Abstract: The OECD countries are in pursuit of the betterment of environmental quality based on their capability of Eco-innovation. This progression might pave their ways in attaining the Sustainable Developmental Goals (SDGs). Developing a green financing channel for funding is necessary for the sustenance of these projects. However, the potential impact of this project financing mechanism is conditional on the social balance in the economic system. Gender inequality being a major social issue in the OECD countries, it might pose a predicament in attaining the full potential of the green financing of eco-innovations. It is anticipated that the eco-innovation endeavors in the OECD countries are not gender-inclusive, and hence, gender inequality might limit the cognitive aptitude of these endeavors. The present study intends to assess the moderating role of gender inequality on the impact of green financing of eco-innovations for the OECD countries. Using the dynamic elasticity modeling approach, the study finds that the presence of gender inequality dampens the potential of green financing mechanisms to boost eco-innovations. The social imbalance caused by gender inequality also weakens the impacts of the structural and institutional environment to foster innovations. Based on the findings of the study, an SDG-oriented policy framework has been suggested.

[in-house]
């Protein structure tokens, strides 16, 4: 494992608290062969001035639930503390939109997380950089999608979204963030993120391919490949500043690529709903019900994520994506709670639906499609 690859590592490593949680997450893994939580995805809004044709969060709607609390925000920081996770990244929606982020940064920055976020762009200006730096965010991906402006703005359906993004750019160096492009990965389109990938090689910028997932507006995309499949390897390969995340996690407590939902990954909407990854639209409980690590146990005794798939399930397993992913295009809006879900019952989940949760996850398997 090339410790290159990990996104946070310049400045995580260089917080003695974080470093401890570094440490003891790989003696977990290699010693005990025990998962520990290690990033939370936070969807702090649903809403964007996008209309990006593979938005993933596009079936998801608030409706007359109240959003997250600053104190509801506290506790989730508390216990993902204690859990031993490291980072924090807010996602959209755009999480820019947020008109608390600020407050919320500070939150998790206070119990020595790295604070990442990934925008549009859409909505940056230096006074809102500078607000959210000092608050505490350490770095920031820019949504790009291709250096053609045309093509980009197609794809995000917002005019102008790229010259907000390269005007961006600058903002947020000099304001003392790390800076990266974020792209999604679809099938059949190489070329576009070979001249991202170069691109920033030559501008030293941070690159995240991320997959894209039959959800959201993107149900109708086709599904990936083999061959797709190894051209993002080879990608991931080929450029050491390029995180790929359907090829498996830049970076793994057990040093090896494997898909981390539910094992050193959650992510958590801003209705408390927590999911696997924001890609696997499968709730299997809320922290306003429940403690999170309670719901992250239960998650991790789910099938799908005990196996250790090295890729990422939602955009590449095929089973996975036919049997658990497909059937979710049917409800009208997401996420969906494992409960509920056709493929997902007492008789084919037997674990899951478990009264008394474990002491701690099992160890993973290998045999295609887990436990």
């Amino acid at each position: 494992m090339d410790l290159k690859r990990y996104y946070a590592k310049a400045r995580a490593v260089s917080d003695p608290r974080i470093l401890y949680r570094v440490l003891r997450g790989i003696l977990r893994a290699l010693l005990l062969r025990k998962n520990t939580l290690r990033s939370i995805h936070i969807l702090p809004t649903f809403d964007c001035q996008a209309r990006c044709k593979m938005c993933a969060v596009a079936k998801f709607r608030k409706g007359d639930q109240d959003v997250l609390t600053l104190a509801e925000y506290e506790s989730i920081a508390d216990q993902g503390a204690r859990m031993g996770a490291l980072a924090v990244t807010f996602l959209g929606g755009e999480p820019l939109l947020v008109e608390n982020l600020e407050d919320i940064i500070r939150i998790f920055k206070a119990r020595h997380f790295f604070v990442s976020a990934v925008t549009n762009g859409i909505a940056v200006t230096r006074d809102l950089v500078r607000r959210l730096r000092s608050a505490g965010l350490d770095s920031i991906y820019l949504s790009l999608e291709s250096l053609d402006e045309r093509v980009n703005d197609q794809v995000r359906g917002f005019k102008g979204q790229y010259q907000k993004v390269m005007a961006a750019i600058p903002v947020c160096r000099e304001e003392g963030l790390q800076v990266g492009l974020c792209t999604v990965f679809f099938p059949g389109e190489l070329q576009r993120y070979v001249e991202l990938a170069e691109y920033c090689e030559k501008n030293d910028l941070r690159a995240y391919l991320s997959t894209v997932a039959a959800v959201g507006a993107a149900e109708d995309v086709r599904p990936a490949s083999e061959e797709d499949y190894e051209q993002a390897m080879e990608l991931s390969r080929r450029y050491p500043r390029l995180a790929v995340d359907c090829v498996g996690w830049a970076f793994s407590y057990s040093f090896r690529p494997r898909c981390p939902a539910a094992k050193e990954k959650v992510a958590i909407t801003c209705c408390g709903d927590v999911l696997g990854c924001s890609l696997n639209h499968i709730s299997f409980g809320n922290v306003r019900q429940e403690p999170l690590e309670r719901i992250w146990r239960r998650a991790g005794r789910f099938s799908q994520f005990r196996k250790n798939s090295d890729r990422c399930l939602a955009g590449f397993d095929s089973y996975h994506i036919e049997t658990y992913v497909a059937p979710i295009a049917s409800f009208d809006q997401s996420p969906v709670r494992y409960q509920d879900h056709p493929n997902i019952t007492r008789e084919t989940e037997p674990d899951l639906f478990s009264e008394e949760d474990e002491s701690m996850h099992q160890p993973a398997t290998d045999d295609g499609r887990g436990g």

Keywords: Green finance; Eco-innovation; Gender; SDG; OECD
    JEL: Q5
    Date: 2022
  15. By: John Landon-Lane (Rutgers University)
    Abstract: This paper investigates sentiment in the US economy from 1920 to 1934 using digitized articles from the Wall St Journal. We derive a monthly sentiment index and use a ten variable vector error correction model to identify sentiment shocks that are orthogonal to fundamentals. We show the timing and strength of these shocks and their resultant effects on the economy using historical decompositions. Intermittent impacts of up to fifteen percent on Industrial Production, ten percent on the S&P 500 and Bank loans and, thirty-seven basis points for the Credit risk spread, suggest a large role for sentiment. Select number of author(s): : 1
    Keywords: Great Depression, General Theory, Behavioural Economics
    JEL: D89 E32 E70
    Date: 2022–03–15
  16. By: Romain Avouac (ENS Paris Saclay - Ecole Normale Supérieure Paris-Saclay); Hugo Harari-Kermadec (ERCAE - Équipe de Recherche Contextes et Acteurs de l'Éducation - UO - Université d'Orléans)